Leading microfluidic development company Dolomite have announced the release of a new microfluidic connector that will enable engineers and scientists to interface to microfluidic chips, helping them develop and manufacture microfluidic based fluid control systems more easily. The initial design of the in-line connector has four ports and is engineered to connect easily and perform reliably.
“Microfluidic chips have had a big impact on instrument design and development,” said Mark Gilligan, Managing Director. “They enable small scale fluid control and analysis, allowing manufacturers to develop smaller, more cost-effective and more powerful systems. However, connecting and interfacing to these devices is a challenge in itself. We are confident that the new connectors that we are introducing to this market will be well received and will help reaffirm Dolomite’s commitment to developing products that enable engineers and scientists to apply microfluidic technology to their systems and products.”
The new Dolomite microfluidic connector removes the need for expensive drilled holes in the chip by incorporating the holes into the actual chip fabrication process. Using this connector fluid flow is improved, as the fluid paths are straight-in rather than perpendicular, providing a smooth linear pathway. The standard version of the new connector is a fluidic bus with four fluid input/output ports on a single integrated connector to make chip connection and disconnection simple and fast.
“This device will benefit a broad range of industries,” said Mark Gilligan. “Microfluidic devices are now being used in patient care systems, DNA testing, air pollution monitoring, fuel cell technology and drug development. It’s very much an emerging technology with a huge potential and we already have a lot of interest in this device and the benefits that it will bring.”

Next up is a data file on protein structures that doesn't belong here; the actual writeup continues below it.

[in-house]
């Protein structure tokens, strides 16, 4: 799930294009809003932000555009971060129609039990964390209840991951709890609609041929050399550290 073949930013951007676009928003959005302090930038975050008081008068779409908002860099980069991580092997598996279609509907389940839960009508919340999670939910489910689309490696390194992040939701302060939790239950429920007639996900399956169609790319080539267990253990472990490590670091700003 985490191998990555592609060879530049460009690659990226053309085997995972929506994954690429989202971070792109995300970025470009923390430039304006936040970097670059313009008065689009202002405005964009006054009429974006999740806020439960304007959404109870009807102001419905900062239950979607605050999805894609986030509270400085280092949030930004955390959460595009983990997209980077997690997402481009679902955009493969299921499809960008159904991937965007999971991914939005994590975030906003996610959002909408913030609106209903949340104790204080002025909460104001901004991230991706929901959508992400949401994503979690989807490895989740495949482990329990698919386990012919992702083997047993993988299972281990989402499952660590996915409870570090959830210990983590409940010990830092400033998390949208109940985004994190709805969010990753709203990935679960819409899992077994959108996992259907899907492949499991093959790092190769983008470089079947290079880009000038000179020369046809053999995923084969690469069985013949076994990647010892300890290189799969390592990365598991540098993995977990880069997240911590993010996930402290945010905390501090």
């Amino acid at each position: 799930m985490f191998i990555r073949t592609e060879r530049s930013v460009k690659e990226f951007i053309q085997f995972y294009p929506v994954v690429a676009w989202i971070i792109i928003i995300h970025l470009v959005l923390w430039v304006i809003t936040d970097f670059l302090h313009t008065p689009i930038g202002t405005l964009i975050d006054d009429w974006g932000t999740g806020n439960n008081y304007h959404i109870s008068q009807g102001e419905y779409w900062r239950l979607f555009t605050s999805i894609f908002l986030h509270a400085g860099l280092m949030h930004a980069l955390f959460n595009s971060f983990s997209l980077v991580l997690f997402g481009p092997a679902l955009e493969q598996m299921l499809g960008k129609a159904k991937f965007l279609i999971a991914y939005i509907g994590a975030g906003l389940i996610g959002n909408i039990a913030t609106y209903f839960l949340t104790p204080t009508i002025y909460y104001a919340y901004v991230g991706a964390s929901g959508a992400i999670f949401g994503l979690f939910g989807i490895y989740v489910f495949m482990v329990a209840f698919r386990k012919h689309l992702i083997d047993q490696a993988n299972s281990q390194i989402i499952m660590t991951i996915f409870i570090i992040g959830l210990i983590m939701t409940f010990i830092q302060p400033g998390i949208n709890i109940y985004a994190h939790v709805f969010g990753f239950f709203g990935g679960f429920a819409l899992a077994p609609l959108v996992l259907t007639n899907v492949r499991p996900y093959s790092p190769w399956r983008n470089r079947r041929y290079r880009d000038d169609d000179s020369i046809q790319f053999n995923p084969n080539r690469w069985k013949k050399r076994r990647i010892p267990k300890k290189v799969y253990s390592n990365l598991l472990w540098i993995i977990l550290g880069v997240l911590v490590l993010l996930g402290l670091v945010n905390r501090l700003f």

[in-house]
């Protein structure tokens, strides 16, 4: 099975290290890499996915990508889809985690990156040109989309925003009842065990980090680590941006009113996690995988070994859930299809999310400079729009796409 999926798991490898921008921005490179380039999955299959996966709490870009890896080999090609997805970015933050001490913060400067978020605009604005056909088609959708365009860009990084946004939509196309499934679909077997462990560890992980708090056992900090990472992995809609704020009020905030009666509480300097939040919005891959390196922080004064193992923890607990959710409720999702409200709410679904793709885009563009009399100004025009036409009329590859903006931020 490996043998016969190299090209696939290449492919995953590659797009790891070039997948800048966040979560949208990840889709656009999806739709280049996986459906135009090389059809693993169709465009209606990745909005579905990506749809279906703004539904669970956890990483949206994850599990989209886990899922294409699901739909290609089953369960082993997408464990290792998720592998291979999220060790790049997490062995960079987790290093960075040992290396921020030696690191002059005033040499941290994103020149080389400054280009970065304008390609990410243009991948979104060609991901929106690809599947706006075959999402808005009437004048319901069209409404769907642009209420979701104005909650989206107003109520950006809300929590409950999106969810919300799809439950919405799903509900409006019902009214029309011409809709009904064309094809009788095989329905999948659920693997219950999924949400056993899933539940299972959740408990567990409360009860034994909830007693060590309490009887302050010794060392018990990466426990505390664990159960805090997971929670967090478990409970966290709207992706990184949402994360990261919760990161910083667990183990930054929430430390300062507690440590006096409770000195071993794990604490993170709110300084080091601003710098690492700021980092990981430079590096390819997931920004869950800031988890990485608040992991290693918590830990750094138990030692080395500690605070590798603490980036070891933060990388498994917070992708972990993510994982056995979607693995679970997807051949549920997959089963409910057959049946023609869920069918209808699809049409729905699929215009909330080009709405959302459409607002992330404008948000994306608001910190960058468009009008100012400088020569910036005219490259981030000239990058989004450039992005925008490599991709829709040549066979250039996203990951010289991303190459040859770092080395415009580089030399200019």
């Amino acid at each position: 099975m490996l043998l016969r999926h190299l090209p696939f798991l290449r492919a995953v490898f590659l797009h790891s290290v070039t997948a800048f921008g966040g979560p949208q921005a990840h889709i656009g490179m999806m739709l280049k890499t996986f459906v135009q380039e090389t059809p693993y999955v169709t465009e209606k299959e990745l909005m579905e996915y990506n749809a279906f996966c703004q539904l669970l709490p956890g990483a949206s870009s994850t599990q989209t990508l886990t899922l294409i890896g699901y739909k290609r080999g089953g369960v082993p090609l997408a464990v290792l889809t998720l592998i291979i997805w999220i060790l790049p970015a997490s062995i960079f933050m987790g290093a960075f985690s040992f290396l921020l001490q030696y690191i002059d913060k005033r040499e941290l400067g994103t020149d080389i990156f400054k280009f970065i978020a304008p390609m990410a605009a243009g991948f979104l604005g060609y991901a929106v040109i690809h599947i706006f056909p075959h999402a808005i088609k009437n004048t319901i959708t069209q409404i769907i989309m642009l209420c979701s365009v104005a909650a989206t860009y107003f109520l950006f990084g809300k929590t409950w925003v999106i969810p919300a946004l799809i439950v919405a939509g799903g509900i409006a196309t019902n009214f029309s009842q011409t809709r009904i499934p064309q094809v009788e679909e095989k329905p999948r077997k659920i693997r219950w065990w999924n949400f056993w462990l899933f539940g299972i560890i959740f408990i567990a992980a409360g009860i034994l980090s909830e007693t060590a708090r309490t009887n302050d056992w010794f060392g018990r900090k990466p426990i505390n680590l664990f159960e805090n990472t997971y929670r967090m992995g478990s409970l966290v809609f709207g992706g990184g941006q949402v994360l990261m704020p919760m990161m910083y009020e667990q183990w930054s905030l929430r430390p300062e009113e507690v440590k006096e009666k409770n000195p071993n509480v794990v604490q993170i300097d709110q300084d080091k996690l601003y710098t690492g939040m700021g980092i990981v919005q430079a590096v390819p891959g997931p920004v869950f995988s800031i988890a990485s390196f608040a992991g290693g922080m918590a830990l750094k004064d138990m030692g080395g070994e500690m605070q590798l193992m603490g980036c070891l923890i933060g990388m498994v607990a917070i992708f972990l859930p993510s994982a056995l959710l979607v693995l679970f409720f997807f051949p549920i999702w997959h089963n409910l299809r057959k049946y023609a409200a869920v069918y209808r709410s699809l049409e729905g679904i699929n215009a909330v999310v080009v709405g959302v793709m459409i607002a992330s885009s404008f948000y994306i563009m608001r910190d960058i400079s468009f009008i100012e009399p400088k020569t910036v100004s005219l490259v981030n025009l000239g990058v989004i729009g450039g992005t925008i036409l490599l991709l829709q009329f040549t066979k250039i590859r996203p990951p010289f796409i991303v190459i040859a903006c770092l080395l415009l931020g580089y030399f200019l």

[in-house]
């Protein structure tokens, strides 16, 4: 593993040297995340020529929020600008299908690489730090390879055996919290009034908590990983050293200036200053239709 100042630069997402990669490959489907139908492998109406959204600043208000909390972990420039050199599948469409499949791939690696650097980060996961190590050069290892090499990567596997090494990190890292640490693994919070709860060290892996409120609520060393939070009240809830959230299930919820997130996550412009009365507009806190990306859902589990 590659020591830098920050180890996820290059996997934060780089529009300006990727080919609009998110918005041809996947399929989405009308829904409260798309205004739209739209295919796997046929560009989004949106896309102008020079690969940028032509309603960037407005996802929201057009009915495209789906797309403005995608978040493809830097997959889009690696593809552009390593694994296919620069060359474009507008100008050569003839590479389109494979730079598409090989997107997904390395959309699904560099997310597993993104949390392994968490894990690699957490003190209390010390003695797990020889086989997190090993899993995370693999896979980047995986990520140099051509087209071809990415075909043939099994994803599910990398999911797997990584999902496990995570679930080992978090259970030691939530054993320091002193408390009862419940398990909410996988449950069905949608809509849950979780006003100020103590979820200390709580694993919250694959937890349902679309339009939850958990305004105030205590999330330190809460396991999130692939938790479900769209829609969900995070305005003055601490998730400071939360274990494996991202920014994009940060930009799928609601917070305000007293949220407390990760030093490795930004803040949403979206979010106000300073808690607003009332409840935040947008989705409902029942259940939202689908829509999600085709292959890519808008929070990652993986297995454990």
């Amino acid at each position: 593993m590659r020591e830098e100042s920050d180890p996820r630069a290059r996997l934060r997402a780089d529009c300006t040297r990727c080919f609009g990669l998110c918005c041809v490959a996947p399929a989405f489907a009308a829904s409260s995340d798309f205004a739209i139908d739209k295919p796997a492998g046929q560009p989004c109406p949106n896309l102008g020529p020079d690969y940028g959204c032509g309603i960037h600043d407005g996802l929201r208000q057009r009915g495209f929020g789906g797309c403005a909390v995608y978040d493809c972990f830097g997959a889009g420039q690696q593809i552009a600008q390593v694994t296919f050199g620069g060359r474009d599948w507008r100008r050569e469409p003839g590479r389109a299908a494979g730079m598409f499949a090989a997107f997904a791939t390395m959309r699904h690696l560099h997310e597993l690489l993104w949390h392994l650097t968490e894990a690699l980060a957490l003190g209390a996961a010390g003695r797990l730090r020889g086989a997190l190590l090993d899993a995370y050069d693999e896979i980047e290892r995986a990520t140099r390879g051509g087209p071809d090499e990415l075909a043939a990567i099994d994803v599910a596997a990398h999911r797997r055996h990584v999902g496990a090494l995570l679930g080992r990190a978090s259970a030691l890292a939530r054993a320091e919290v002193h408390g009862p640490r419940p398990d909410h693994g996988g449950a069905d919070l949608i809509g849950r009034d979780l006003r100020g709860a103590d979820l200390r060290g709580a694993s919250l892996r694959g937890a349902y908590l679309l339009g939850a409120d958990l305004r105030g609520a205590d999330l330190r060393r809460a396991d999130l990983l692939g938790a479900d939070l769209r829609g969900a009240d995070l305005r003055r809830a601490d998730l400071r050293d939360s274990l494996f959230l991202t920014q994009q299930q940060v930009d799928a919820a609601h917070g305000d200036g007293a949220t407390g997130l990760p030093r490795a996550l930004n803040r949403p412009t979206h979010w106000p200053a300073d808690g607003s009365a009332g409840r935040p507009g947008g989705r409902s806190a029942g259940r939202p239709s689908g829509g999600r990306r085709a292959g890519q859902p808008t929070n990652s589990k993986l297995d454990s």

Dolomite has established itself as a leader in the field of microfluidics, working in chip design, chip fabrication, fluidic interfaces, flow cells, pumps, valves, detectors and integrated systems. They are also equipped with rapid prototyping facilities for the design and fabrication of glass and quartz devices and can provide low or medium volume production in glass or quartz and high volume production in polymers.
Microfluidic devices are developed using microfabrication techniques capable of creating microchannels and complex structures in the glass. The main fabrication processes are photolithography, wet etching of microchannel structures, micro-drilling of fluid ports, thermal bonding and surface modification. Dolomite are also able to undertake traditional precision glass processing techniques such as mechanical and optical polishing, grinding, cutting and dicing allowing them to extend the range of geometries that are possible.
Established in 2005 as the world’s first microfluidic application centre, Dolomite is focussed on working with customers to turn their concepts for microfluidic applications into reality. With an in-depth understanding of chemistry and the life sciences, expertise in microfabrication and microfluidics, together with instrument design and development capabilities, Dolomite is enabling some of the world’s top providers in fields as diverse as environmental monitoring, drug discovery and forensic science to deliver microfluidic systems to the market place.